Why isn’t your flowering houseplant sending out flowers? It can be frustrating. First, determine if your houseplant is a flowering plant. If you have a fern, your plant won’t be flowering…..ever. But, if you purchased a flowering plant and it hasn’t bloomed again in over a year, it is time to assess the situation and see what can be changed. Everything is cyclical and your flowering plant should flower within a year’s cycle. So, let’s talk about a few reasons why your plant may be refusing to send out blooms.
1. Should it be blooming?
The first thing to consider when a plant isn’t blooming is, should it be blooming? Is it a mature plant? Is it time for it to bloom? Flowering plants can’t bloom if they aren’t mature plants. An example is a citrus tree, such as a lemon. If you start the plant from seed, it may be years before the plant is mature enough to bloom. Yet, if started from a cutting of a mature tree, it may bloom as a small plant.
Is it Time for it to Bloom?
Many plants bloom at a certain time of year, whether it be long nights that spur them on to bloom or short nights and long days. A good example is the Thanksgiving cactus, Schlumbergera. If it isn’t getting the long, dark nights it needs, it usually won’t bloom. Poinsettias are another example of a short-day plant. These plants should be in bloom in approximately November and December. These pictures below were taken today, though and as you can see, they are also in bloom in April, which isn’t unusual.
2. Is the light right?
Once you’ve determined your plant could be blooming, and it isn’t, the next thing to determine is if it has enough light. If your plant doesn’t have the right amount of light to feed the plant’s leaves and send out flowers, it won’t. Feeding the plant is its first priority and it won’t give any energy to growing flowers if it doesn’t have the energy, which comes from a light source. That source can be the sun or electric lights. Below, this cactus is on an unblocked west window and does flower in the spring.
The cactus above surprised me with a bloom this spring. It was on the ledge of my sunroom and not only was it in a southern exposure, but the sill stays quite cold. Some cacti like a cold dormancy period in the winter. If a cactus is in a cold situation do not give it water until it warms up in the spring. A cold, wet cactus is a rotten cactus, unfortunately.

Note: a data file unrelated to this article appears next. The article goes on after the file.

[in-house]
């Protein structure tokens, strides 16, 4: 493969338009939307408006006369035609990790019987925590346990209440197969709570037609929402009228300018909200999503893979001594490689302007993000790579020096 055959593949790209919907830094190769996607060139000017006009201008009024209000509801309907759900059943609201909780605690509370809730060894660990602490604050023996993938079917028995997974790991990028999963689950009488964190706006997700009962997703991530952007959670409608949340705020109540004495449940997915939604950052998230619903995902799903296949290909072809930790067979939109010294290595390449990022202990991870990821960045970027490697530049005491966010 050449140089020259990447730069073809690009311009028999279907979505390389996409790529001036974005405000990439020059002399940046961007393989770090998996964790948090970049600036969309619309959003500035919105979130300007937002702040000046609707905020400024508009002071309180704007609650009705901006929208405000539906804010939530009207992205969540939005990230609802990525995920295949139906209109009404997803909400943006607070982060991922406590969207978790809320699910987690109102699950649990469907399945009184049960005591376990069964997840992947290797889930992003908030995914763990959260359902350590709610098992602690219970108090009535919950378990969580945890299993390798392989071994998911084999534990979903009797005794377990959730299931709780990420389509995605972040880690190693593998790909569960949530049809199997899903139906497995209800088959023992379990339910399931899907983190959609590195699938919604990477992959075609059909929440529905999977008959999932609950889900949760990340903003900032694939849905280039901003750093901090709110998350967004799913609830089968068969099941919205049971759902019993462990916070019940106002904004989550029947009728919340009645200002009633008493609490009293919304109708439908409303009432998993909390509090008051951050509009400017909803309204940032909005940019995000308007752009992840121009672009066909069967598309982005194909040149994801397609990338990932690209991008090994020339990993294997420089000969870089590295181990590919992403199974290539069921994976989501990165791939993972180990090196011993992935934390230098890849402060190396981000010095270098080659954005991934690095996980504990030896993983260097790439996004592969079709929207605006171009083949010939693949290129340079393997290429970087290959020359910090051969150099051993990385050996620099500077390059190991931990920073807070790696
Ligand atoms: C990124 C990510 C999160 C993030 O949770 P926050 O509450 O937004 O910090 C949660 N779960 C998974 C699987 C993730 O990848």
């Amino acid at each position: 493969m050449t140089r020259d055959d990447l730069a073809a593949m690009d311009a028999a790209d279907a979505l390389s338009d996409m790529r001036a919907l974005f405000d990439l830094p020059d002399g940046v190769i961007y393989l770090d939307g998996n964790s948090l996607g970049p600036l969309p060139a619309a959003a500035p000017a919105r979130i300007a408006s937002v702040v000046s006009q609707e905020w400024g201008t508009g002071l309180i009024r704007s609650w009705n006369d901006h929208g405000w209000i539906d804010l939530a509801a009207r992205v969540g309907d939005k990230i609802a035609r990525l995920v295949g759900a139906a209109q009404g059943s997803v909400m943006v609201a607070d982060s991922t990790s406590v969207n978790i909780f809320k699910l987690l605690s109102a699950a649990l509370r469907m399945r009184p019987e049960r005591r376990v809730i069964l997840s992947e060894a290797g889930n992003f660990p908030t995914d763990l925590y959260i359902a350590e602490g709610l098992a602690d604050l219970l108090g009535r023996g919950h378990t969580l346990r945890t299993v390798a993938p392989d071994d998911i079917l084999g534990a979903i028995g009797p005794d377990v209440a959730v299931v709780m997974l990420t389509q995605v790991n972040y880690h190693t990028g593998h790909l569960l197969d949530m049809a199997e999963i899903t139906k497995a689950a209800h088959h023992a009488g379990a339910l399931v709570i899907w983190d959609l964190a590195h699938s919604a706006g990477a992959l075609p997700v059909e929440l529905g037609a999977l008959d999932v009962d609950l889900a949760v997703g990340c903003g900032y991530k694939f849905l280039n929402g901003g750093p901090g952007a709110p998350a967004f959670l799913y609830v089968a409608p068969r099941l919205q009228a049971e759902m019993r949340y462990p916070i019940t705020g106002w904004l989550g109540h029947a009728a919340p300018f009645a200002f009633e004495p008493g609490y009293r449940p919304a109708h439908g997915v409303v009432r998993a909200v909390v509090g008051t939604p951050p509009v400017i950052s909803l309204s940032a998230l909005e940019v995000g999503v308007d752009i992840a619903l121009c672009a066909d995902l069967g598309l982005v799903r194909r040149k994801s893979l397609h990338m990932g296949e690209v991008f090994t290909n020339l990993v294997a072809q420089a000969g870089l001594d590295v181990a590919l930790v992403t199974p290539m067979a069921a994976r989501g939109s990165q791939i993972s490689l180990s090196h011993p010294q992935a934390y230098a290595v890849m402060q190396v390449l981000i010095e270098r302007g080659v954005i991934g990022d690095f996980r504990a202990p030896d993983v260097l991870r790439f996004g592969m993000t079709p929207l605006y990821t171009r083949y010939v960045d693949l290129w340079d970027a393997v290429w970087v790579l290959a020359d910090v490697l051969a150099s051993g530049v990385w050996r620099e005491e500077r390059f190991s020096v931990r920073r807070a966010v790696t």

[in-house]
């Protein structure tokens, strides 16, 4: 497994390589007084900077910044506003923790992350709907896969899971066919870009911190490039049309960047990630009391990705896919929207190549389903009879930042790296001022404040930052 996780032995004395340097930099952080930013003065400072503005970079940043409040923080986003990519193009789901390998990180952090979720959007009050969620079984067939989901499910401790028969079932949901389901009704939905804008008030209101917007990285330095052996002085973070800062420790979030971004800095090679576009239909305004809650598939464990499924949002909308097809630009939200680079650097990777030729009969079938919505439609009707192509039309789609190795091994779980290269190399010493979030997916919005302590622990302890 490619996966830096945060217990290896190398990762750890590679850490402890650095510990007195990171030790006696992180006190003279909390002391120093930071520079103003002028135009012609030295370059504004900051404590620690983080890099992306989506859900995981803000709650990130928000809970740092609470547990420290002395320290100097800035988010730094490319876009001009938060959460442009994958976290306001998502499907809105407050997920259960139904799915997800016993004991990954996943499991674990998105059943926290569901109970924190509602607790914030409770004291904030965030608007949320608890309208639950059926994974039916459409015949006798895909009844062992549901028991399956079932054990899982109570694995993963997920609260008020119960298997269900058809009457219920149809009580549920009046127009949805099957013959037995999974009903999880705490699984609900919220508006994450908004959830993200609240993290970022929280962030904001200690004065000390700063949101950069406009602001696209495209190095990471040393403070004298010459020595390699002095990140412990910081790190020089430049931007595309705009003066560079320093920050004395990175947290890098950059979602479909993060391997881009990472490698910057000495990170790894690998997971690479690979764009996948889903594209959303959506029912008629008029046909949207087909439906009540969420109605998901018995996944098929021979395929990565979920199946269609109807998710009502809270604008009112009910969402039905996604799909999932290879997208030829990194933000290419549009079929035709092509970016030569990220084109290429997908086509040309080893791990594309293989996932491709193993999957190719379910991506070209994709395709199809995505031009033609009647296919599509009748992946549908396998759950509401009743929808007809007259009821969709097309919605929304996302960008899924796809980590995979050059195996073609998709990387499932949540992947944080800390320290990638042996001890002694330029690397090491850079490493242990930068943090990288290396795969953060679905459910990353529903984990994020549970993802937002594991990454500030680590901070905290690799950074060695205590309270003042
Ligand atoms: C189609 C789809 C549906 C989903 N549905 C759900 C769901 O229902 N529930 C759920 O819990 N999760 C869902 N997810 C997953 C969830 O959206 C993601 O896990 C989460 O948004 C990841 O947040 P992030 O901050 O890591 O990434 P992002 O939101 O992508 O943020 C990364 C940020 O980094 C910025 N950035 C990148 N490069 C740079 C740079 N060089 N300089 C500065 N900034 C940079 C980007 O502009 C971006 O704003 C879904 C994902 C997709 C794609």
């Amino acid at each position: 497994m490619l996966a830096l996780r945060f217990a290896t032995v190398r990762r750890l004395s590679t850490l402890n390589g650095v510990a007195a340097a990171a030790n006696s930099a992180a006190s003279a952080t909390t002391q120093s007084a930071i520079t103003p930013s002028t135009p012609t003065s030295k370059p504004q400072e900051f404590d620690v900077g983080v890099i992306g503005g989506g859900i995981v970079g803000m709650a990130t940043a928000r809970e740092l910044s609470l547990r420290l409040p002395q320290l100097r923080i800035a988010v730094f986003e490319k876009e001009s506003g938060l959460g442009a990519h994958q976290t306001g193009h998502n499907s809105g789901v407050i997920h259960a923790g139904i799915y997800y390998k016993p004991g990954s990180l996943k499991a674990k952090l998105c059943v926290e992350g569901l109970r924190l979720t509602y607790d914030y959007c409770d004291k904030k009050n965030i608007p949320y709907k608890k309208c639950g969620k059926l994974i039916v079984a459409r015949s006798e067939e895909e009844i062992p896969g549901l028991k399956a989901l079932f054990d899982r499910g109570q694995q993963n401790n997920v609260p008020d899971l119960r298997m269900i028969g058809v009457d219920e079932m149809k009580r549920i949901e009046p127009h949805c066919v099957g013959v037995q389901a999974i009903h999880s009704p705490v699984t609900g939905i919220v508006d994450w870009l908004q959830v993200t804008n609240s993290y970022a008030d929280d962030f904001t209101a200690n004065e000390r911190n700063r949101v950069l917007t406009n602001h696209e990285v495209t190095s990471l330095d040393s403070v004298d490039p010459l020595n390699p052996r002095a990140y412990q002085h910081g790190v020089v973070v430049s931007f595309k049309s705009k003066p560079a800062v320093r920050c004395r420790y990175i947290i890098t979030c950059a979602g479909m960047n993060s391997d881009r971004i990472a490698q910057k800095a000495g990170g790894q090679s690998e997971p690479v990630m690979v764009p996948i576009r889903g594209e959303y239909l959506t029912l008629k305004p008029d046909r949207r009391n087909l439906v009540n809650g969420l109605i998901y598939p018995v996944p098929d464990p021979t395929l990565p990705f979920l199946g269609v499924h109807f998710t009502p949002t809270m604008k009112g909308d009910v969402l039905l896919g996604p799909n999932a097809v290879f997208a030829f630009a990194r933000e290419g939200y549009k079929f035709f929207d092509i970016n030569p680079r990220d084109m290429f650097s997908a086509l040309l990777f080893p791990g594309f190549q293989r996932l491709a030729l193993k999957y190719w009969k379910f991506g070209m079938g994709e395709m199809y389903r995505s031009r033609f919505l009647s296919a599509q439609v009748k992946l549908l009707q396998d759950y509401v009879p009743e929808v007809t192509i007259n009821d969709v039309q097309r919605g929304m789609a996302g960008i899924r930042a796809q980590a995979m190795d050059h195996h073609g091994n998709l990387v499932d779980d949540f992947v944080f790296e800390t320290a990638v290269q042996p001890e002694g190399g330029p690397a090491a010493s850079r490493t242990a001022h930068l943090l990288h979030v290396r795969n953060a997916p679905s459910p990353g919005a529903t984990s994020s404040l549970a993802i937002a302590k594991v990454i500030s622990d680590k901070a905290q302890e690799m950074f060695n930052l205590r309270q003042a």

Electric Lights May Be the Answer
I’m in an African violet society and most of the members grow their plants under electric lights. It helps your plant to have symmetrical growth and the correct amount of light to help your plant send out flowers. I use LED shop lights and the lights are on approx. 7-8 hours per day and I use a timer so I don’t have to worry about turning them on and off and they can be used for any plants.
I also grow other gesneriads on the same shelves with their African violet cousins. Below are an aeschynanthus or lipstick plant, a kohleria, an epsicia or flame violet, and a streptocarpus.
3. Humidity Levels Acceptable?
Another reason a plant may not be blooming is the humidity level. Many plants need a level of humidity that is good for the plant and its blooms. If the air is dry, the buds may dry up and fall off. Use a pebble tray or a room humidifier to raise the humidity. Misting is not all that effective as the moisture quickly dissipates, not helping the plant at all.
4. Water and fertilizer
If a plant is allowed to dry out when it is setting buds, the buds may fail to develop. A dried-out plant is a stressed plant and a stressed plant isn’t a healthy plant, though it may send out flowers thinking it is dying and needs to set seeds to ensure there are other plants to save the family line. Remember, a healthy plant is a plant that with the right light, is more likely to send out healthy blooms. That brings us to fertilizer. I use a water-soluble fertilizer, but whatever you choose to use, is up to you. Though many plant parents think that fertilizer can “make” a plant bloom, fertilizer isn’t food for the plant and can’ make it bloom, but it can add to the health and well-being of the plant, helping it to send out vibrant blooms.